The fierce competition in the e-commerce industry reshaped the traditional pricing strategies which dominated the retail sector for decades. Back when the cost-plus pricing strategy was commonly pursued, price setters didn’t consider competitor behavior when making decisions. Now, competition defines the way products are priced. Competitive pricing is an outcome of this shift, and here we are discussing its characteristics.
What’s a competitive pricing strategy?
It’s a strategy where a business sets product prices in line with competitor prices.
It requires a solid data collection system due to the high frequency of price changes in the industry. Moreover, retailers must be able to respond immediately to competitors’ price moves and changes in their strategies.
In a nutshell, a competitive pricing strategy requires a detailed market analysis.
An online retailer can opt for:
- The cheapest positioning in the market
- The average positioning where most competitors are accumulated
- The highest price positioning at which luxury products are situated
When a business addresses high-end customers and offers premium products, it’s better to price the products higher than the competitors. This decision will lead to fat margins, high loyalty but also low conversions.
On the contrary, if the online retailer aims to boost its sales, it may price their products at lower prices and be the most competitive in the market.
Surely there are thousands of different price points in between these positions. Pursuing competitive pricing doesn’t mean fixing prices to a competitor’s. Rather it means taking competitor prices as a major factor when testing out different price points.
But gathering other players’ pricing information manually is nearly impossible. Rather, the top-ranking retailers either develop an in-house price tracking engine to automize it, or use price tracking software.
Real-life competitive pricing
Competitive pricing looks like this:
Like the one we’ve done here, consumers can easily conduct a price search before buying anything, and nearly all do so. That’s why these stores track each others’ prices and try to remain competitive.,
But not anyone wants to position as the cheapest.
Take a look at the Fitbit below.
Now, look at a similar company that also sells wearable tech.
In this situation, Fitbit is able to charge more for their product because they’ve worked hard on their positioning in the market. Due to their branding and promotion, customers know Fitbit to be one of the leading companies for wearable tech.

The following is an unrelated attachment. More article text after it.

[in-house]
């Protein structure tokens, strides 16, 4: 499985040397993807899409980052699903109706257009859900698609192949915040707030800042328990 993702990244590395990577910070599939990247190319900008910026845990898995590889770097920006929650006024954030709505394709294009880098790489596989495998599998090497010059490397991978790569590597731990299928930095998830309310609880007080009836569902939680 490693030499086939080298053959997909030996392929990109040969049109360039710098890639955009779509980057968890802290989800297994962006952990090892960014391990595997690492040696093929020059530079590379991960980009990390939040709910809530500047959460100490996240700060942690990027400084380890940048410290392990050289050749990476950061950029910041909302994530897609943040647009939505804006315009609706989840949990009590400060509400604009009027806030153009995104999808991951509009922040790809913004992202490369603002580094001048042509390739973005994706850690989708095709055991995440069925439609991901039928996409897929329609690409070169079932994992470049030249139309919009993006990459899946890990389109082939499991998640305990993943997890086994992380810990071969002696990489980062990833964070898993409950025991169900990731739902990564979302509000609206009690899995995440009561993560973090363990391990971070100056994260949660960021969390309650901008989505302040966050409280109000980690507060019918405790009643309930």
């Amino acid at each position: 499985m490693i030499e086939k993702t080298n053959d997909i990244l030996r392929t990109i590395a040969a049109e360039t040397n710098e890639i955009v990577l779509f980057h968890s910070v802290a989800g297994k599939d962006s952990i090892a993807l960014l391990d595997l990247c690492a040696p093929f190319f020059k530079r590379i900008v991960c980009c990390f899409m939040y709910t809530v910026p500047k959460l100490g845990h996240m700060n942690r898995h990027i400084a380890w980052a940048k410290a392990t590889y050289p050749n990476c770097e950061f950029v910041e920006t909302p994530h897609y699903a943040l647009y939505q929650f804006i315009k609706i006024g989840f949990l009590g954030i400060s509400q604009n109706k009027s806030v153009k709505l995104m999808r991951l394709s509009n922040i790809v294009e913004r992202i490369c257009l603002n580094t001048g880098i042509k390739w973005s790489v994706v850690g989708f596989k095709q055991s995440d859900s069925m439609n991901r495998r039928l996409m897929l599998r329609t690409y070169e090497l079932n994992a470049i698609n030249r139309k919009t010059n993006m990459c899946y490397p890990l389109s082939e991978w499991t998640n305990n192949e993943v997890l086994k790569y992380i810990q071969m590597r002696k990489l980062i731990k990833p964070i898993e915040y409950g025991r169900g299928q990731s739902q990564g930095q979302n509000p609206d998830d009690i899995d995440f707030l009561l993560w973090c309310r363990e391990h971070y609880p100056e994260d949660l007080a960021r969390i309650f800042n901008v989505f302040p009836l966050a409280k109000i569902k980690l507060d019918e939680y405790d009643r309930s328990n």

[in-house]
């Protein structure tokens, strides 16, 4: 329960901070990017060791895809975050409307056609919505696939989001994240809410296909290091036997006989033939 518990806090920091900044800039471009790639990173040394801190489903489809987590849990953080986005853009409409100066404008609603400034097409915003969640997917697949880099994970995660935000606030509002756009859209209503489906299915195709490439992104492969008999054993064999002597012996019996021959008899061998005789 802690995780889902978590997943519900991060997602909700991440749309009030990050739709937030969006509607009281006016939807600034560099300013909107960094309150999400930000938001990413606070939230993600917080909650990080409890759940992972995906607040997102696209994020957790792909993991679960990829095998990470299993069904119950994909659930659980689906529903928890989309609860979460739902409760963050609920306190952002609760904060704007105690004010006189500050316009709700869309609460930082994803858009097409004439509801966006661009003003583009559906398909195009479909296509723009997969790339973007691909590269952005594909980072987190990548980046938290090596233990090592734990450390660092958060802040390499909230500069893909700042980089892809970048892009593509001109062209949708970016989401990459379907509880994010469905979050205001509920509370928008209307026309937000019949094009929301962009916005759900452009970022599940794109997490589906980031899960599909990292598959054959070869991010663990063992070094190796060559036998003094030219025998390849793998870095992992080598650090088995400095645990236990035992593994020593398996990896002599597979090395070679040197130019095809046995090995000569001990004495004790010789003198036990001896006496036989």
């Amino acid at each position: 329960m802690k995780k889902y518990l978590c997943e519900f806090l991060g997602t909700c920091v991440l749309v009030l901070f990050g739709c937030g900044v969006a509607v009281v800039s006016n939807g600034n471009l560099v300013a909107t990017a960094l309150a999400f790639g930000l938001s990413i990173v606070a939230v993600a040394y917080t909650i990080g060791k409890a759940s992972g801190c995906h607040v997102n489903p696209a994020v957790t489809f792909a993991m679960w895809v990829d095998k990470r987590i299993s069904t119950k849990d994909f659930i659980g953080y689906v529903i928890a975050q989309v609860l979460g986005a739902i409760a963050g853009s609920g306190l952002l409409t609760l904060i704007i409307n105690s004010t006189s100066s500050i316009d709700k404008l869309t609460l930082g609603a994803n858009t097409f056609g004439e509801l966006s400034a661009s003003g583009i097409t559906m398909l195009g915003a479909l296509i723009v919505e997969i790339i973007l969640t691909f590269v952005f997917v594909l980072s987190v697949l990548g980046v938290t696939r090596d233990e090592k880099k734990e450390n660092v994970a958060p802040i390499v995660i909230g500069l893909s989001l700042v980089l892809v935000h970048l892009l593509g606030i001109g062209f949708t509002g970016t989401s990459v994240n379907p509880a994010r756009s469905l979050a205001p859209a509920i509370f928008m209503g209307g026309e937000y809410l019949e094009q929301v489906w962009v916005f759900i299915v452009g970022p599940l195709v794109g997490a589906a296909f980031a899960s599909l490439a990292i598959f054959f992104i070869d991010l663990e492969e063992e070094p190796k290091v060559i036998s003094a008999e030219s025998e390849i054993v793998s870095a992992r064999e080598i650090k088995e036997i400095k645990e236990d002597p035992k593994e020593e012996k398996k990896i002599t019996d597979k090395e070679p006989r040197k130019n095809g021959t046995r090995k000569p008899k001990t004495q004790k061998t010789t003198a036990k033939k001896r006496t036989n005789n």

The same goes for companies like Apple, where you can buy a laptop for $2999 that does pretty much the same as a laptop for a lot less.
Like with most e-commerce strategies, there are advantages and disadvantages. Competitive pricing is no different.
You should now have a clearer idea of both the advantages and the disadvantages of implementing competitive pricing to your e-commerce store.
Take careful consideration of your business model and your current pricing whether this could be a viable option for your business!
Frequently Asked Questions
Competitive pricing is a strategy where a product’s price is set in line with competitor prices. A real-life example is Amazon’s pricing of popular products. The retail giant gathers competitive price intelligence and utilizes it to offer the cheapest price in the market.
You’ll have total control over your positioning.
The competitive intelligence you’ll gather will reveal competitor strategies, which will help you make better decisions in the long term.
If you integrate it with the dynamic pricing strategy, you’ll be testing numerous price points and maximize profits without losing your competitive strength.
Competing solely on price might grant you a competitive edge for a while, but you must also compete on quality and work on adding value to customers if you want long term success.
If you base your prices solely on competitors, you might risk selling at a loss. Instead, combine several strategies in line with your business objectives.